I could have used this book twenty-five years ago.
(Full disclosure: I received a free electronic ARC for review through NetGalley.)
Quiet Girl in a Noisy World is a memoir in graphic novel format. Author/illustrator Debbie Tung explores the growing pains of adulthood … made all the more agonizing and confusing by her introversion. As she struggles to maintain a proper level of sociability – first as a graduate student, then as a member of the workforce – Tung wonders what the heck is wrong with her? When she stumbles upon a personality test online one day, it all clicks: she’s not broken, just different.
I have social anxiety; I’m probably an introvert, too. I wasn’t exactly sure how much I’d relate to Tung’s life but, as it turns out, it’s like looking in a mirror. Whether it’s celebrating the cancellation of a much-dreaded get together, lying awake obsessing over an embarrassing episode that transpired years ago, or spending the remainder of the day napping to recuperate from an hour-long appointment, many of these could be scenes from my own life.
Yet these are pretty common manifestations of social discomfort and malaise, especially in the modern era, where technology often circumvents face-to-face interactions. It’s when Tung’s more specific weird quirks hit home that my mind was well and truly blown.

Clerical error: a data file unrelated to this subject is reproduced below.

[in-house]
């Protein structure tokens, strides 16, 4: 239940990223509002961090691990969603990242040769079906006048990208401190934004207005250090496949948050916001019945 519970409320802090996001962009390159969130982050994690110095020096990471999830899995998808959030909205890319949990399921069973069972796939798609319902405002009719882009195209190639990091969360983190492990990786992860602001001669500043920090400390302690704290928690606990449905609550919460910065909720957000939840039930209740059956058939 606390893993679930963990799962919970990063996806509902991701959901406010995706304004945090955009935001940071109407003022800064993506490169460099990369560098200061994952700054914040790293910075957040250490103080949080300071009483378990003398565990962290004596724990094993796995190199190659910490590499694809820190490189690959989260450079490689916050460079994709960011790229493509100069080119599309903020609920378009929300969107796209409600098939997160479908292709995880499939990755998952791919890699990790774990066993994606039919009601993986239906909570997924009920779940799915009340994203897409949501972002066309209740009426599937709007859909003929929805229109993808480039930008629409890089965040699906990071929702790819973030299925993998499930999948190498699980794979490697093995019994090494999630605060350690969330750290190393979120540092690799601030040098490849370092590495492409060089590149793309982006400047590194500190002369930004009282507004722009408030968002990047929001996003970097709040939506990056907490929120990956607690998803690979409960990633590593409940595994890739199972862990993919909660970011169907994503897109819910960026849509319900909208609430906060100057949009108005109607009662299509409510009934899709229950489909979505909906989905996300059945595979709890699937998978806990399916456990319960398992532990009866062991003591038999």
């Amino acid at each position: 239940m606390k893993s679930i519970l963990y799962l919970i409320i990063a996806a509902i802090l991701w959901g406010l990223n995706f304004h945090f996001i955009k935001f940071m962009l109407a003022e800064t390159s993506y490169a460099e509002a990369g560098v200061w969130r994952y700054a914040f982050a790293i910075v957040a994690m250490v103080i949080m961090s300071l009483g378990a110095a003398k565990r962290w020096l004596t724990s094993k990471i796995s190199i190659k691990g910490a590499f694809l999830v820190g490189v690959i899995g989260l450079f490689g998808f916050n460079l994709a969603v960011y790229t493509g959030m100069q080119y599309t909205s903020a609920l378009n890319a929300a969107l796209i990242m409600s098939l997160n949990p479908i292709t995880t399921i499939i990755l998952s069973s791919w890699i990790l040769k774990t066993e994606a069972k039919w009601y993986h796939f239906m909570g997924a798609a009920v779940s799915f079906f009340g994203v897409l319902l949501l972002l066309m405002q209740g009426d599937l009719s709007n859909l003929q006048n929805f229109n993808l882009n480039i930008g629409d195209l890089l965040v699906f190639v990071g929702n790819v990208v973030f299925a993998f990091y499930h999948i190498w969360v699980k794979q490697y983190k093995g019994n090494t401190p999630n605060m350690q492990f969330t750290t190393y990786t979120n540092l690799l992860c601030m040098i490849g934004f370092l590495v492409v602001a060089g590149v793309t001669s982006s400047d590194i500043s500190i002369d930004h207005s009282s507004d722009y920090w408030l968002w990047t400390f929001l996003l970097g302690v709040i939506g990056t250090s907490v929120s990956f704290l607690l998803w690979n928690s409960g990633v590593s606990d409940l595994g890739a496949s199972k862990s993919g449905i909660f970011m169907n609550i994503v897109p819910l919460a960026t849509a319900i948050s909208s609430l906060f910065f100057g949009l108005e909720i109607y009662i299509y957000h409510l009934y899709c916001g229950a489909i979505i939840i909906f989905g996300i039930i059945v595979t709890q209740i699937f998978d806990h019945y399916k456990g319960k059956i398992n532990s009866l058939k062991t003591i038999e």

Humiliating parent-teacher meetings about your shyness? Check.
(My sixth-grade teacher actually set me up with another girl, on account of we were both so quiet and friendless. Like can you imagine?)
Fantasizing about eloping in order to avoid the public spectacle of a wedding? Check.
(My husband and I did elope, in Las Vegas. The only witness? The secular priest. My mom tried to send some family along and was super-pissed when I begged off.)
Not being able to make a phone call around other people? Yup, I’m afraid so.
Honestly, it just got freaky deaky after a while. It’s like she cracked my skull open and was crawling around inside my mess of a brain.
The artwork is sweet and complements the story nicely; the color scheme is a muted grey, which suits the story’s melancholy feeling. Topics like this can get real dark, real fast (seriously, just read my journal. Or don’t!), and there are some rather depressing panels, but overall it’s pretty gentle and forgiving. It’s clear that Tung has found a place of acceptance and self-love (or at least understanding), which lends the Book a hopeful vibe.
Along with Hyperbole and a Half and the Sarah’s Scribbles collections, this is a book that I’ll keep on my bedside table and return to in the future, whenever life feels like it’s just too much. A must read for introverts, the terminally shy, those with social anxiety – and the people who love them.
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